Mike Kolasky was seated at his desk in the basement of The Orrville Journal office in Northeast Ohio when he asked if I knew how to spell the word ‘February.’
“I was born in February,” I replied.
He glanced at his computer screen and then to me, and back again, with one hand on his chin. Mike always had a calm Zen-like presence from what I remember, and those sort of memories remain with me all these years later.
There was not much else to be said that particular day. I quickly realized he was editing a story I’d just written, one that was likely littered with typos and run-on sentences. I told myself I’d never be so careless again.
It’s now nearly 25 years later and I’m fortunate to still be working in the newspaper business. That’s due in large part to Mike. It’s no stretch to assume the past two decades would’ve turned out much different for me had we never crossed paths.
I earned my first paycheck as a writer and photographer under Mike’s guidance in the late 1990s. He was one of my early mentors when it came to learning the proper ins and outs of community journalism. He entrusted me with covering the community I’d grown up in, even as I was still young and restless and rough around the edges.
I regret not getting the opportunity to reminisce about those old times with him.
I still recall covering city council meetings and hurrying back to the old office near the corner of Market and Main Street, where he’d await my recap of what transpired while putting the finishing touches on a new edition of the paper.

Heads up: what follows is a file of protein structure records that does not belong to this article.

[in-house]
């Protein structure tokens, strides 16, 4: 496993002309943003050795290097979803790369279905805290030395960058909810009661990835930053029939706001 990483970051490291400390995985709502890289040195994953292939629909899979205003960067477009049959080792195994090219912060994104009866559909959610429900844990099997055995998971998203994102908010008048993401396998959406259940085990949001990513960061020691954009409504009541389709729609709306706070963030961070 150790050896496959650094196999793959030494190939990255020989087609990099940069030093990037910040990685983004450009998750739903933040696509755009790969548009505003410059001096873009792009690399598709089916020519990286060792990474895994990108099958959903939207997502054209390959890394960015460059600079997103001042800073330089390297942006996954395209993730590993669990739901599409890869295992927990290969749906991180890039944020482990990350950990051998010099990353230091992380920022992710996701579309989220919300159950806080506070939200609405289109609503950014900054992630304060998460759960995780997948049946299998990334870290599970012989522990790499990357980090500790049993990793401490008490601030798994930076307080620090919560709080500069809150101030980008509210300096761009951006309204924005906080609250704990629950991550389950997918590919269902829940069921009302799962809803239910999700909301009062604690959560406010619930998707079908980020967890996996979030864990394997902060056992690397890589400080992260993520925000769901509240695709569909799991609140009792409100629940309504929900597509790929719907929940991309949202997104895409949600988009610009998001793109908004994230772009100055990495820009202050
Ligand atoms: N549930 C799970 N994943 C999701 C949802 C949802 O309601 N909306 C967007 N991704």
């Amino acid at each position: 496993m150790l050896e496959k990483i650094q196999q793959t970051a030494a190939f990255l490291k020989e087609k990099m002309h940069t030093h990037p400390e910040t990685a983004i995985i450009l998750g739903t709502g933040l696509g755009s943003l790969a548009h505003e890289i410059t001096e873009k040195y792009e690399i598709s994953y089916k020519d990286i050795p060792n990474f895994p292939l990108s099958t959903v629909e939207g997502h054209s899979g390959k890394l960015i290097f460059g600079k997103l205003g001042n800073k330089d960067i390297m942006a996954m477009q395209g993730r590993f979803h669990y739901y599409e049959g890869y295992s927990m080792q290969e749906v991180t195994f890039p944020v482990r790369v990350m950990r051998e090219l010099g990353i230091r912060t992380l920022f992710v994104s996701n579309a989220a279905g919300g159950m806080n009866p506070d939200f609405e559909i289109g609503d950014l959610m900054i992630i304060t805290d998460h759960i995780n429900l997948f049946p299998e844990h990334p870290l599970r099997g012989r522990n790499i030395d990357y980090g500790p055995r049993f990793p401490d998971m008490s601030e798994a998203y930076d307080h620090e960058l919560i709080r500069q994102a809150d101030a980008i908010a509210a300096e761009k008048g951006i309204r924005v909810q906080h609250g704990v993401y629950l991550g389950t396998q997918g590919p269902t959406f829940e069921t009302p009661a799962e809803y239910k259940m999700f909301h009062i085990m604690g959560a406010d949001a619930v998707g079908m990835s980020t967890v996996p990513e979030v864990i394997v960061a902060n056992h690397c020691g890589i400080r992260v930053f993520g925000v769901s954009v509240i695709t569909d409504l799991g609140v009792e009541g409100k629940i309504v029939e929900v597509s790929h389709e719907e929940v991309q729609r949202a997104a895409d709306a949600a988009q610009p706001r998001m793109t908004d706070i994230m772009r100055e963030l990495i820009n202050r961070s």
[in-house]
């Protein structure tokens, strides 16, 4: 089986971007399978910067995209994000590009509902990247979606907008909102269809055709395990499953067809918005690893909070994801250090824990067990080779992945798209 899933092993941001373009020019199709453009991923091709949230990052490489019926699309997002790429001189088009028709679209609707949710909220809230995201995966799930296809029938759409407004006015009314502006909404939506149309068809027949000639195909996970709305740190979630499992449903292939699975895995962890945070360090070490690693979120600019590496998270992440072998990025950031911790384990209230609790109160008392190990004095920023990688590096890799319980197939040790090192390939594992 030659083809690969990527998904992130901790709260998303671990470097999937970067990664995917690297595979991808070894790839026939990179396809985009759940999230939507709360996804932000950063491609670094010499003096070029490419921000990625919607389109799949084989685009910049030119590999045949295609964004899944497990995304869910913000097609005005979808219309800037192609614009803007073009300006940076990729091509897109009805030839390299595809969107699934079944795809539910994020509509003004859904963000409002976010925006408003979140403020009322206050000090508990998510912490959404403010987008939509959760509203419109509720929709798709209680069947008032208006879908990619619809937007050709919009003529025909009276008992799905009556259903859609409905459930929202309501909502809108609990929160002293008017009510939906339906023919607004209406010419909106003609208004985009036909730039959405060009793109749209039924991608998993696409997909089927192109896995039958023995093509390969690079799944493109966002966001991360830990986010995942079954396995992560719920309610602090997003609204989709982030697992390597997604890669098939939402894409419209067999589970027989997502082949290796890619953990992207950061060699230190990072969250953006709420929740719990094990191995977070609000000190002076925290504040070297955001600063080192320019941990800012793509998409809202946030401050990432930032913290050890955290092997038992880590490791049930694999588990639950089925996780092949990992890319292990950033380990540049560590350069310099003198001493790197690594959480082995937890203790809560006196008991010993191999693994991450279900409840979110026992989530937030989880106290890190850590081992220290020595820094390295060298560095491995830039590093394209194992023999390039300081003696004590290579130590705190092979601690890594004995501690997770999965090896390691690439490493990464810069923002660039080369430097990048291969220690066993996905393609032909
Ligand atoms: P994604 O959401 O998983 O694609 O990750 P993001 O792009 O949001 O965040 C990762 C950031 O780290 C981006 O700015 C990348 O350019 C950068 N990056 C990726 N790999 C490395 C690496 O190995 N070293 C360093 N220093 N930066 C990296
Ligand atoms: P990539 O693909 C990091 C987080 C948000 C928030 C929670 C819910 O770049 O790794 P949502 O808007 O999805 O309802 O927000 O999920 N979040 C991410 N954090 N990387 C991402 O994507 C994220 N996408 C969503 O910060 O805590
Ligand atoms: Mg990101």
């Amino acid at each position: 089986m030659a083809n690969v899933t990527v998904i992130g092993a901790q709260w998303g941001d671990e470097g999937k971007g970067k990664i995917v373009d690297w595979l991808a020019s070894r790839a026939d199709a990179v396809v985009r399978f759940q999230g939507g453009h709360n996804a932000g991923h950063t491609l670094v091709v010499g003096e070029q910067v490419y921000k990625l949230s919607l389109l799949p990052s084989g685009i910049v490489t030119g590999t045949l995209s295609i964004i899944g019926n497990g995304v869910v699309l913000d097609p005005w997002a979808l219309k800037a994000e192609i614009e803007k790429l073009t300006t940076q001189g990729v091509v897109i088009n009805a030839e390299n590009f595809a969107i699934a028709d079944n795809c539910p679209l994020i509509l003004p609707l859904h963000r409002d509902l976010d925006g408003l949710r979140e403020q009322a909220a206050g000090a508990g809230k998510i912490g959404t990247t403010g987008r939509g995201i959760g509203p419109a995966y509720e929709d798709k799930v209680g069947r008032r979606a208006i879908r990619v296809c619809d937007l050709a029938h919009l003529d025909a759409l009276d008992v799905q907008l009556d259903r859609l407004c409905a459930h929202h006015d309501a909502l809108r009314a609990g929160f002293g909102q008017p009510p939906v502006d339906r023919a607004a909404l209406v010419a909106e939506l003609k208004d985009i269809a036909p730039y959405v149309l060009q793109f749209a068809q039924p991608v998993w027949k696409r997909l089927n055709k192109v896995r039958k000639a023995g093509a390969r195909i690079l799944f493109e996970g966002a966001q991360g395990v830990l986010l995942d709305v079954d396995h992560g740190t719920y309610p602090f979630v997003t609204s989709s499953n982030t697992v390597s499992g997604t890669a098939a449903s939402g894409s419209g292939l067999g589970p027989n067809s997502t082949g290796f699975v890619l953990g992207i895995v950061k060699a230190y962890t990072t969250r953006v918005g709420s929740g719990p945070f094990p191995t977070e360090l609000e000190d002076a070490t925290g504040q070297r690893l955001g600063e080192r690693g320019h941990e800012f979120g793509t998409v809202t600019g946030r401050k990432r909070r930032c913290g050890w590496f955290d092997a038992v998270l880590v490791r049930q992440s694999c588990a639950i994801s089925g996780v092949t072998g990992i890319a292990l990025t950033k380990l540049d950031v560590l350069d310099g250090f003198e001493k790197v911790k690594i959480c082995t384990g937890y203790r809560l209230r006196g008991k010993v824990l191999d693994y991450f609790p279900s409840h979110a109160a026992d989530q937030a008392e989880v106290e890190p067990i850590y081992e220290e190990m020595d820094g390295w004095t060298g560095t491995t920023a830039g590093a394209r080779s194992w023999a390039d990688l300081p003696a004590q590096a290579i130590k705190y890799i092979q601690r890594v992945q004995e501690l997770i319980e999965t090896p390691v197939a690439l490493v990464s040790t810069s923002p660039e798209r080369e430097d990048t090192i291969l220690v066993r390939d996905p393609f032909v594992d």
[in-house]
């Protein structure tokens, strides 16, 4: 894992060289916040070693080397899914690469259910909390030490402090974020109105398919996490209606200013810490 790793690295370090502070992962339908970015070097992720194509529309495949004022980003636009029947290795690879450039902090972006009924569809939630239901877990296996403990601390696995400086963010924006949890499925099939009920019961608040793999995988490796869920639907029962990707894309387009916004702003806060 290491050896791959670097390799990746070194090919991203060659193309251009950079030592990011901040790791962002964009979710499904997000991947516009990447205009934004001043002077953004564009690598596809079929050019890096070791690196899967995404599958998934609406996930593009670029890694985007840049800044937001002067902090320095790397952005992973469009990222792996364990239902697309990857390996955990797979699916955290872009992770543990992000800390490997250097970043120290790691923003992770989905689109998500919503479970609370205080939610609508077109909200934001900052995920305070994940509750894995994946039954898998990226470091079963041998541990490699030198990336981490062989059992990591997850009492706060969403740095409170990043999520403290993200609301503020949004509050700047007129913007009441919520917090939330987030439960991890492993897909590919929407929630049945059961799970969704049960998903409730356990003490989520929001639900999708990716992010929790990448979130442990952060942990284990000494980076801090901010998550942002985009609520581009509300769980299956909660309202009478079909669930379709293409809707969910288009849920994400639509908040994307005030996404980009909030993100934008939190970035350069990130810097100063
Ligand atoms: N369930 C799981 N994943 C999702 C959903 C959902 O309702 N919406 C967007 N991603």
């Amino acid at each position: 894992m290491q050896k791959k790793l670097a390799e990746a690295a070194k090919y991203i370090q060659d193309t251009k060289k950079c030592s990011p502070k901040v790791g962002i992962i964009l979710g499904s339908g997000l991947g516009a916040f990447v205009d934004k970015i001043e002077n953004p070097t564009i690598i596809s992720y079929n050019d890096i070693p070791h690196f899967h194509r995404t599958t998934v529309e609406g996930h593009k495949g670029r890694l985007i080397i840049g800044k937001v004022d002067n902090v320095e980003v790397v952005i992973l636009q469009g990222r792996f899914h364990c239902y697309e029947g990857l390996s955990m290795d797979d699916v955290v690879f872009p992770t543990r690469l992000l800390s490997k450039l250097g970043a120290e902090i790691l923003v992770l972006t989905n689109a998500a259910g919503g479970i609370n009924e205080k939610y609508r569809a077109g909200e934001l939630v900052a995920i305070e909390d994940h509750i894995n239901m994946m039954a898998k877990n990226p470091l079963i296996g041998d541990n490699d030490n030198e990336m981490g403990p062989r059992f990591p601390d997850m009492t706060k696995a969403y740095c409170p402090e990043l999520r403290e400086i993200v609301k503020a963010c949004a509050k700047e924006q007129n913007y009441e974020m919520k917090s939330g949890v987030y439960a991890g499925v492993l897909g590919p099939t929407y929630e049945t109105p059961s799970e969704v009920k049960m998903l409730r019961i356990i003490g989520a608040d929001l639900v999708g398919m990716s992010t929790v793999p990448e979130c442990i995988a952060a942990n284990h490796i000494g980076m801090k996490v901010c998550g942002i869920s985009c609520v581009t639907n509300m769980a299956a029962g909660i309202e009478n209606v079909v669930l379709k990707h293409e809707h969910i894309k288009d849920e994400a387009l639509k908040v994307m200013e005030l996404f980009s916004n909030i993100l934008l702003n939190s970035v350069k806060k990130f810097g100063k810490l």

Beyond the nuts and bolts of our coverage, Mike encouraged me to have big ideas in our small town. He allowed me to tag along with sports writer Mike Miller during coverage of Orrville’s 1998 football state championship season, and he gave me creative freedom when writing columns and telling stories about local musicians.
I am forever grateful that he took a chance on me, and I continue to cherish that brief moment in my life.
When I was alerted of Mike’s death I was reminded of an email exchange we had back in December 2005, soon after landing a job at a community newspaper a thousand miles away in Orlando. I wrote, in part, “It appears your experiment with me may have worked out after all. Just wanted to thank you for the opportunity back then and let you know it has not been forgotten.”
His reply means as much to today as it did back then.
“Thanks for your wonderful email! It made my day,” Mike wrote. “I really enjoyed working with you and was sorry when that ended. I miss those days a lot.”